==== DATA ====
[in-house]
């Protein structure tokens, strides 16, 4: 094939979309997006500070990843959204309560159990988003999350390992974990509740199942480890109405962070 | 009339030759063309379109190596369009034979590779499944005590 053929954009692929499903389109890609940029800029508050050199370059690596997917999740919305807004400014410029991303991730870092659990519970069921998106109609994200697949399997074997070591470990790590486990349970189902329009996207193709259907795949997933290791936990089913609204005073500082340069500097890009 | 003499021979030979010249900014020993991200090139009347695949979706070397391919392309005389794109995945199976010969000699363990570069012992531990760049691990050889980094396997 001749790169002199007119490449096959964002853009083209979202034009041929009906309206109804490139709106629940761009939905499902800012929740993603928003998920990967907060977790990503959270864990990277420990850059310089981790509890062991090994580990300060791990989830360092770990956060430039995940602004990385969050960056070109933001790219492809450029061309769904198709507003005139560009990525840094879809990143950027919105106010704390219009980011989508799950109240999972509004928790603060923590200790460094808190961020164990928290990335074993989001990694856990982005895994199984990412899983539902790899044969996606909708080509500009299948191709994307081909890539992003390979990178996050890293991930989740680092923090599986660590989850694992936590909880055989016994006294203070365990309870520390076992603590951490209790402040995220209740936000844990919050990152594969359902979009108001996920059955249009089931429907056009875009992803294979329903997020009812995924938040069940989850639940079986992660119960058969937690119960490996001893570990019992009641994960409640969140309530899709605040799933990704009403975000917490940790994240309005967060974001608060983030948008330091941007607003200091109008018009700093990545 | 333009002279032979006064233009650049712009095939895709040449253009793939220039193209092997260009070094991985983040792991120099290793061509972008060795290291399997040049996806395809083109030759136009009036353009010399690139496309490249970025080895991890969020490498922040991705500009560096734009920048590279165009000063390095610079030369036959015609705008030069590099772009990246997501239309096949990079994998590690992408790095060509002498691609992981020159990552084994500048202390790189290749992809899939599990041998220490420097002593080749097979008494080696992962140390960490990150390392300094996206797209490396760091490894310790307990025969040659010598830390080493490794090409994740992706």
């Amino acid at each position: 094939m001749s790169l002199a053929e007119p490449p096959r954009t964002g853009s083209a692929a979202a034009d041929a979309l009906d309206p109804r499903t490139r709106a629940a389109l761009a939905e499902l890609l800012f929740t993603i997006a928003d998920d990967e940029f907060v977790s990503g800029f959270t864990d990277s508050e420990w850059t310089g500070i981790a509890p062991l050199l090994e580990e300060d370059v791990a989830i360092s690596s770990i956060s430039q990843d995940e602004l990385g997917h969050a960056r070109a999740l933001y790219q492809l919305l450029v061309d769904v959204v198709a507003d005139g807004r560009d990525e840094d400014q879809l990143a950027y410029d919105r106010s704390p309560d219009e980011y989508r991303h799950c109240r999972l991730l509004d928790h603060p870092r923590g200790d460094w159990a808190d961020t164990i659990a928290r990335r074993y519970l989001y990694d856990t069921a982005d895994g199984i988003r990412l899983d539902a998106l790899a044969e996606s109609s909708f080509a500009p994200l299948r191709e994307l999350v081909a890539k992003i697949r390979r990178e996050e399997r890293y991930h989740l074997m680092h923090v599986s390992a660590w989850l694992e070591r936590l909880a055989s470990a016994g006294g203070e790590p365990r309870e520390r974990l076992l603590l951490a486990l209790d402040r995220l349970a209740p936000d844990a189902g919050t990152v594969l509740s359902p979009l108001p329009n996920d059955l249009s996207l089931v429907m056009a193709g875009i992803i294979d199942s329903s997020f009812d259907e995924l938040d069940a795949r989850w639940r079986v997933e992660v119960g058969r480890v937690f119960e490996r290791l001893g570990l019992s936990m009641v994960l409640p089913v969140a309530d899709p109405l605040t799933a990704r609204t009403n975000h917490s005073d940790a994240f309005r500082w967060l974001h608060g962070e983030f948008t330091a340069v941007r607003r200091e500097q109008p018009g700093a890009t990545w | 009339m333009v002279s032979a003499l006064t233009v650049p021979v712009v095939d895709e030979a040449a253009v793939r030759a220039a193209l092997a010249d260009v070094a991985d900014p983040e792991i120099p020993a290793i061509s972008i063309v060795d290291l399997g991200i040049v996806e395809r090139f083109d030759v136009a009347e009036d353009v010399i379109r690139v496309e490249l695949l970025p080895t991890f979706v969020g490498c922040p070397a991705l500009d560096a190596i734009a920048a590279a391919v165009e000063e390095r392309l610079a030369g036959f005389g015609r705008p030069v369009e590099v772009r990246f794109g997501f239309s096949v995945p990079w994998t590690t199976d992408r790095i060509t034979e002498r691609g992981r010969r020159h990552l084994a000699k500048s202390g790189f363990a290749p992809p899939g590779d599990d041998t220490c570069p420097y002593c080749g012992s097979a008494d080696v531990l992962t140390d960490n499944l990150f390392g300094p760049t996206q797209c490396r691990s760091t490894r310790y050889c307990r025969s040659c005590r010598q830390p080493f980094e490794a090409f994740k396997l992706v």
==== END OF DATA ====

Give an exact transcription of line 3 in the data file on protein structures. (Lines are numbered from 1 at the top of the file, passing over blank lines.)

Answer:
């Amino acid at each position: 094939m001749s790169l002199a053929e007119p490449p096959r954009t964002g853009s083209a692929a979202a034009d041929a979309l009906d309206p109804r499903t490139r709106a629940a389109l761009a939905e499902l890609l800012f929740t993603i997006a928003d998920d990967e940029f907060v977790s990503g800029f959270t864990d990277s508050e420990w850059t310089g500070i981790a509890p062991l050199l090994e580990e300060d370059v791990a989830i360092s690596s770990i956060s430039q990843d995940e602004l990385g997917h969050a960056r070109a999740l933001y790219q492809l919305l450029v061309d769904v959204v198709a507003d005139g807004r560009d990525e840094d400014q879809l990143a950027y410029d919105r106010s704390p309560d219009e980011y989508r991303h799950c109240r999972l991730l509004d928790h603060p870092r923590g200790d460094w159990a808190d961020t164990i659990a928290r990335r074993y519970l989001y990694d856990t069921a982005d895994g199984i988003r990412l899983d539902a998106l790899a044969e996606s109609s909708f080509a500009p994200l299948r191709e994307l999350v081909a890539k992003i697949r390979r990178e996050e399997r890293y991930h989740l074997m680092h923090v599986s390992a660590w989850l694992e070591r936590l909880a055989s470990a016994g006294g203070e790590p365990r309870e520390r974990l076992l603590l951490a486990l209790d402040r995220l349970a209740p936000d844990a189902g919050t990152v594969l509740s359902p979009l108001p329009n996920d059955l249009s996207l089931v429907m056009a193709g875009i992803i294979d199942s329903s997020f009812d259907e995924l938040d069940a795949r989850w639940r079986v997933e992660v119960g058969r480890v937690f119960e490996r290791l001893g570990l019992s936990m009641v994960l409640p089913v969140a309530d899709p109405l605040t799933a990704r609204t009403n975000h917490s005073d940790a994240f309005r500082w967060l974001h608060g962070e983030f948008t330091a340069v941007r607003r200091e500097q109008p018009g700093a890009t990545w | 009339m333009v002279s032979a003499l006064t233009v650049p021979v712009v095939d895709e030979a040449a253009v793939r030759a220039a193209l092997a010249d260009v070094a991985d900014p983040e792991i120099p020993a290793i061509s972008i063309v060795d290291l399997g991200i040049v996806e395809r090139f083109d030759v136009a009347e009036d353009v010399i379109r690139v496309e490249l695949l970025p080895t991890f979706v969020g490498c922040p070397a991705l500009d560096a190596i734009a920048a590279a391919v165009e000063e390095r392309l610079a030369g036959f005389g015609r705008p030069v369009e590099v772009r990246f794109g997501f239309s096949v995945p990079w994998t590690t199976d992408r790095i060509t034979e002498r691609g992981r010969r020159h990552l084994a000699k500048s202390g790189f363990a290749p992809p899939g590779d599990d041998t220490c570069p420097y002593c080749g012992s097979a008494d080696v531990l992962t140390d960490n499944l990150f390392g300094p760049t996206q797209c490396r691990s760091t490894r310790y050889c307990r025969s040659c005590r010598q830390p080493f980094e490794a090409f994740k396997l992706v």